Huinárë (huinare) wrote in tolkien_weekly,

Farewell to Orthanc (Blessings--"Wealth")

Title: Farewell to Orthanc
Author: Huinárë
Characters/Pairing: Grima, Saruman
Rating: G
Warnings: ironical prompt usage, optional but probably helpful drabble-eclipsing endnotes
Book/Source: LotR, Unfinished Tales
Disclaimer: Characters belong to Tolkien.  No profit reaped by myself, aside from a wealth of intellectual giddiness.

"Departing?  But the..."

Revolving an almost uncanny white jewel in his hands, Saruman spared Gríma a scathing glance.  "The tree?  You've not spent weeks currying favor with him; yet I've seen to it while you've taken your skulking leisure."

The wizard placed the jewel in a box, put that in a niche, closed a concealing panel, then glared down on Gríma's unvoiced question.  "None upon our road could purchase it, nor would I undervalue it even now.  Doom prescribes poverty."  His eyes sparked briefly, proud, ironic.  "It shall be known, at least, that I possessed these things for a while."  


The jewel is referenced in Unfinished Tales III.I, "The Disaster of the Gladden Fields," in a passage describing items recovered from Orthanc after Elessar's reign began:  ...a treasure without price, long mourned as lost for ever: the Elendilmir itself, the white star of Elvish crystal upon a fillet of mithril that had descended from Silmarien to Elendil, and had been taken by him as the token of royalty in the North Kingdom…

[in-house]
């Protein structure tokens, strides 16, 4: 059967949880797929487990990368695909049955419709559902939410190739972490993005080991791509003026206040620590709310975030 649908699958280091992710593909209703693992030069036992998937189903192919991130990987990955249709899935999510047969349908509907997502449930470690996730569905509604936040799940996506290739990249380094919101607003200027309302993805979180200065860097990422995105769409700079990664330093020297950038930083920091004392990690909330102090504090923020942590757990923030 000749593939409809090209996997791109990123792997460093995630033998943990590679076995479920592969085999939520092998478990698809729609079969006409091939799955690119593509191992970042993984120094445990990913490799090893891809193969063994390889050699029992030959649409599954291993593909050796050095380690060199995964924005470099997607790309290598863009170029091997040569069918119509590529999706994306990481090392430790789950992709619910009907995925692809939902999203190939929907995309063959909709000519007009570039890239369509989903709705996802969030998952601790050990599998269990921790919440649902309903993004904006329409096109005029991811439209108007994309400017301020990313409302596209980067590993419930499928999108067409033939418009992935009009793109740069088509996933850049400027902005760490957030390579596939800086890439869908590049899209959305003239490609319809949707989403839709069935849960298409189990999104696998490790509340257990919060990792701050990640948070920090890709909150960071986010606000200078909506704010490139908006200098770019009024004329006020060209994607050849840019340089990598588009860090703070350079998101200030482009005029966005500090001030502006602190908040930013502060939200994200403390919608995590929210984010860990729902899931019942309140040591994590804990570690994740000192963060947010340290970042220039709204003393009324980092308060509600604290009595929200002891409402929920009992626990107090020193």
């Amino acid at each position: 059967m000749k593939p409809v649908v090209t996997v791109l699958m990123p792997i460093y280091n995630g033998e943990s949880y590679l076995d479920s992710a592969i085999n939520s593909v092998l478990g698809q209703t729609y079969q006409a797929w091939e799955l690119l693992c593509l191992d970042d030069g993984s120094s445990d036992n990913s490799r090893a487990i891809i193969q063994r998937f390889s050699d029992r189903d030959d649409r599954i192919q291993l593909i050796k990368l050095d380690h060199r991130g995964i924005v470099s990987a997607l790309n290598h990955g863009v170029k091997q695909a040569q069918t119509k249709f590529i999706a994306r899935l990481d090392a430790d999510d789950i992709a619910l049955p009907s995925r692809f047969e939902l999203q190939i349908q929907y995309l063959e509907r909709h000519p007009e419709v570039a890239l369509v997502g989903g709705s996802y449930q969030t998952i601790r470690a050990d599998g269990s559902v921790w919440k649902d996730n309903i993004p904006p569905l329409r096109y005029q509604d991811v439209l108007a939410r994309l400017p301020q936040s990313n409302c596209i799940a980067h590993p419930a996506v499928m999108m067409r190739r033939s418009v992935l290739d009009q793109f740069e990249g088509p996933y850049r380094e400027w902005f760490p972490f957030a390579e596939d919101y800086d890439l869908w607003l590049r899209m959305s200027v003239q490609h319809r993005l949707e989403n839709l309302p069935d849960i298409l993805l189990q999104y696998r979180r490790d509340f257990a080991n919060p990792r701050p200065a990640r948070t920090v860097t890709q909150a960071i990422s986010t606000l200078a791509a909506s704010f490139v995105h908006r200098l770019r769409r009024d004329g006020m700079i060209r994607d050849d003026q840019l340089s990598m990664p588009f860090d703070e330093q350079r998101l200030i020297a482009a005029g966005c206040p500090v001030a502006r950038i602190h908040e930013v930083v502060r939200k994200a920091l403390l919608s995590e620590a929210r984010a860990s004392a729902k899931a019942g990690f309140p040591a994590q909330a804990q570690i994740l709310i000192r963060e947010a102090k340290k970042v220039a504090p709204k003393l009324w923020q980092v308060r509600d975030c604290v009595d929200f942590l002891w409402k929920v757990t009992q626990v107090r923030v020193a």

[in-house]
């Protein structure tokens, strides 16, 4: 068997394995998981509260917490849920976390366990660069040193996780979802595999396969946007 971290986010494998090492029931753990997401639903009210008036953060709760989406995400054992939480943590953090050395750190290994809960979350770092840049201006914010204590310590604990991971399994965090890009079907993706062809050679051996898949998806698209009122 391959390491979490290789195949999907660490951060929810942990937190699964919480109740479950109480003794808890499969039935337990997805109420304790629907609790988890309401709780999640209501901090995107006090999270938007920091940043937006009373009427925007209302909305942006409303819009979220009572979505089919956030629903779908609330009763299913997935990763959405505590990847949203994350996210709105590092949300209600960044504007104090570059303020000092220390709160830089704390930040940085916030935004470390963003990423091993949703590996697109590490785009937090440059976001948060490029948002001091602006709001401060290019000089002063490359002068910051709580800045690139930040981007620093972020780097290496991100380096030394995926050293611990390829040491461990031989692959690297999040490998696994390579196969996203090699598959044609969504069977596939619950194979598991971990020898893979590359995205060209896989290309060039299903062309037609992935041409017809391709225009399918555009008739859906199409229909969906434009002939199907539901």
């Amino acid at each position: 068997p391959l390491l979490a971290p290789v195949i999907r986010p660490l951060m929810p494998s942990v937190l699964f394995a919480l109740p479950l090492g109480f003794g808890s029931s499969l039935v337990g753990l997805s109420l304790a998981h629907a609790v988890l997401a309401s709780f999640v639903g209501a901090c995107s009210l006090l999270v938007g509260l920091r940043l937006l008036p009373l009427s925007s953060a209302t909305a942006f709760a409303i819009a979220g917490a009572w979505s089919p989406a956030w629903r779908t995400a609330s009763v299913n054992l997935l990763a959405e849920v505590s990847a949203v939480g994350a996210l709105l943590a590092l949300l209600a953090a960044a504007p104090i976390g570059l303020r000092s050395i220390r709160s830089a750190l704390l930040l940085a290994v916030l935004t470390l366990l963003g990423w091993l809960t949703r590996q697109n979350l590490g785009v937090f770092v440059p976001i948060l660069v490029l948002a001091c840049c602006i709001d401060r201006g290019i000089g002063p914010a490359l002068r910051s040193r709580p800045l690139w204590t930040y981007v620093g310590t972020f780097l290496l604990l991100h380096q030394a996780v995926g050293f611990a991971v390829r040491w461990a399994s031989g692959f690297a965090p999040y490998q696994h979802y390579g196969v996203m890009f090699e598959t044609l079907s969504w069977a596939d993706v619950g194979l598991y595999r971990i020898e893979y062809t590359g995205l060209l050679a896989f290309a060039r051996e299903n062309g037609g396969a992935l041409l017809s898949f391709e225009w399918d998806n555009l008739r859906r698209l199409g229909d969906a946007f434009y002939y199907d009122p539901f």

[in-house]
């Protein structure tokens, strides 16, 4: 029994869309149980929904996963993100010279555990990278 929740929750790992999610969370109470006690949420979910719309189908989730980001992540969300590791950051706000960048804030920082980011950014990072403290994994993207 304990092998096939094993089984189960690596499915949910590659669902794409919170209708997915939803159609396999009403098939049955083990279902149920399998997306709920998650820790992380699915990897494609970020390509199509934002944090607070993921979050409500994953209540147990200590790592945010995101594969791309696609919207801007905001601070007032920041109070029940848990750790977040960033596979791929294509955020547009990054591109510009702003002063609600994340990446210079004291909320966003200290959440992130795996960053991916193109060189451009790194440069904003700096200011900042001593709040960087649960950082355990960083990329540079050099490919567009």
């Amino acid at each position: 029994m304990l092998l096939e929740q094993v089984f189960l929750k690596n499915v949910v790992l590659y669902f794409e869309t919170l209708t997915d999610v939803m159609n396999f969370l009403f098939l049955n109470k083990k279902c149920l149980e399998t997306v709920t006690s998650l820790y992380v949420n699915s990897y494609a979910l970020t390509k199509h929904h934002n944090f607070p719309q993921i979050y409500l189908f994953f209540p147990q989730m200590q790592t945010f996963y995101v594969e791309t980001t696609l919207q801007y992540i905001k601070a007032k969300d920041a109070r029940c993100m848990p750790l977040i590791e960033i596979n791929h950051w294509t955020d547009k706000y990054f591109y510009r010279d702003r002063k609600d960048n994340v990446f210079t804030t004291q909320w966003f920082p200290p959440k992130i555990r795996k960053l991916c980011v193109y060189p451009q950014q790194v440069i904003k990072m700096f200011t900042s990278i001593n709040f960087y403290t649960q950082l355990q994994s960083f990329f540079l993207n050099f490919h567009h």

It occurred to me recently to wonder why Saruman would not have taken such an item to sell on the road when he left Orthanc with Gríma, since he doesn't seem like the type to gladly suffer poverty.  I came up with a few reasons, which I hope have been explained in the drabble.  I'm particularly fond of the idea that Saruman left the Elendilmir behind deliberately as sort of a last laugh, just to show everyone that he could.

On a totally self-indulgent note, the idea that Saruman "spent weeks currying favor with" Treebeard is my own elaboration on the canon, hinted at in my story "Of Time and Trees," where Saruman begins trying to talk with Treebeard on Midyear's Day (about six weeks before Treebeard did in fact release him).  I do not believe Saruman could have convinced Treebeard to free him with only one or two conversations, and that quite a bit of protracted effort must have gone into it.
Tags: author: huinárë, challenge: blessings: wealth, character: grima, character: saruman
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